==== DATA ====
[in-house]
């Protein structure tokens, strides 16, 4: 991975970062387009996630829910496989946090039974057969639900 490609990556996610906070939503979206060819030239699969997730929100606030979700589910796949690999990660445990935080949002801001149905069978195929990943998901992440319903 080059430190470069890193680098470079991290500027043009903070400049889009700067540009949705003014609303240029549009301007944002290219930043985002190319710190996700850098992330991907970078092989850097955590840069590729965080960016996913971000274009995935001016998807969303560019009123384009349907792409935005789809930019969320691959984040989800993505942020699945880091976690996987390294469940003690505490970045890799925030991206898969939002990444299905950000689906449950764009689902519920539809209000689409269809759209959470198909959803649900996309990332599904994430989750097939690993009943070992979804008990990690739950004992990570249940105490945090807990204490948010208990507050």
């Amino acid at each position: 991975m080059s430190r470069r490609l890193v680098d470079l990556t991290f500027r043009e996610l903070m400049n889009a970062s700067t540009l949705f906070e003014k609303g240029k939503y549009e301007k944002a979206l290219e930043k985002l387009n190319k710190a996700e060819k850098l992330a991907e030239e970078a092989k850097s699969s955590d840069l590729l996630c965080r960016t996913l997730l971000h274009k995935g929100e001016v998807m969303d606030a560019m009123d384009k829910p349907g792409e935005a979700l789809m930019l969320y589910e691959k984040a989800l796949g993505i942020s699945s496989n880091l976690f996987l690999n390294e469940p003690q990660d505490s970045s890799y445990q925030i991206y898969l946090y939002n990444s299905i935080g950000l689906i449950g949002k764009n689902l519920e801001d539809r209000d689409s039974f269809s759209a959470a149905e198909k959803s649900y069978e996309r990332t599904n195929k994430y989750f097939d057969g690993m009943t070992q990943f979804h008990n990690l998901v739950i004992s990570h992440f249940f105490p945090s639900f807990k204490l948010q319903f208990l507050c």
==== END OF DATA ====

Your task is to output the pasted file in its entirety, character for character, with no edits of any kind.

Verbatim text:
[in-house]
């Protein structure tokens, strides 16, 4: 991975970062387009996630829910496989946090039974057969639900 490609990556996610906070939503979206060819030239699969997730929100606030979700589910796949690999990660445990935080949002801001149905069978195929990943998901992440319903 080059430190470069890193680098470079991290500027043009903070400049889009700067540009949705003014609303240029549009301007944002290219930043985002190319710190996700850098992330991907970078092989850097955590840069590729965080960016996913971000274009995935001016998807969303560019009123384009349907792409935005789809930019969320691959984040989800993505942020699945880091976690996987390294469940003690505490970045890799925030991206898969939002990444299905950000689906449950764009689902519920539809209000689409269809759209959470198909959803649900996309990332599904994430989750097939690993009943070992979804008990990690739950004992990570249940105490945090807990204490948010208990507050």
């Amino acid at each position: 991975m080059s430190r470069r490609l890193v680098d470079l990556t991290f500027r043009e996610l903070m400049n889009a970062s700067t540009l949705f906070e003014k609303g240029k939503y549009e301007k944002a979206l290219e930043k985002l387009n190319k710190a996700e060819k850098l992330a991907e030239e970078a092989k850097s699969s955590d840069l590729l996630c965080r960016t996913l997730l971000h274009k995935g929100e001016v998807m969303d606030a560019m009123d384009k829910p349907g792409e935005a979700l789809m930019l969320y589910e691959k984040a989800l796949g993505i942020s699945s496989n880091l976690f996987l690999n390294e469940p003690q990660d505490s970045s890799y445990q925030i991206y898969l946090y939002n990444s299905i935080g950000l689906i449950g949002k764009n689902l519920e801001d539809r209000d689409s039974f269809s759209a959470a149905e198909k959803s649900y069978e996309r990332t599904n195929k994430y989750f097939d057969g690993m009943t070992q990943f979804h008990n990690l998901v739950i004992s990570h992440f249940f105490p945090s639900f807990k204490l948010q319903f208990l507050c």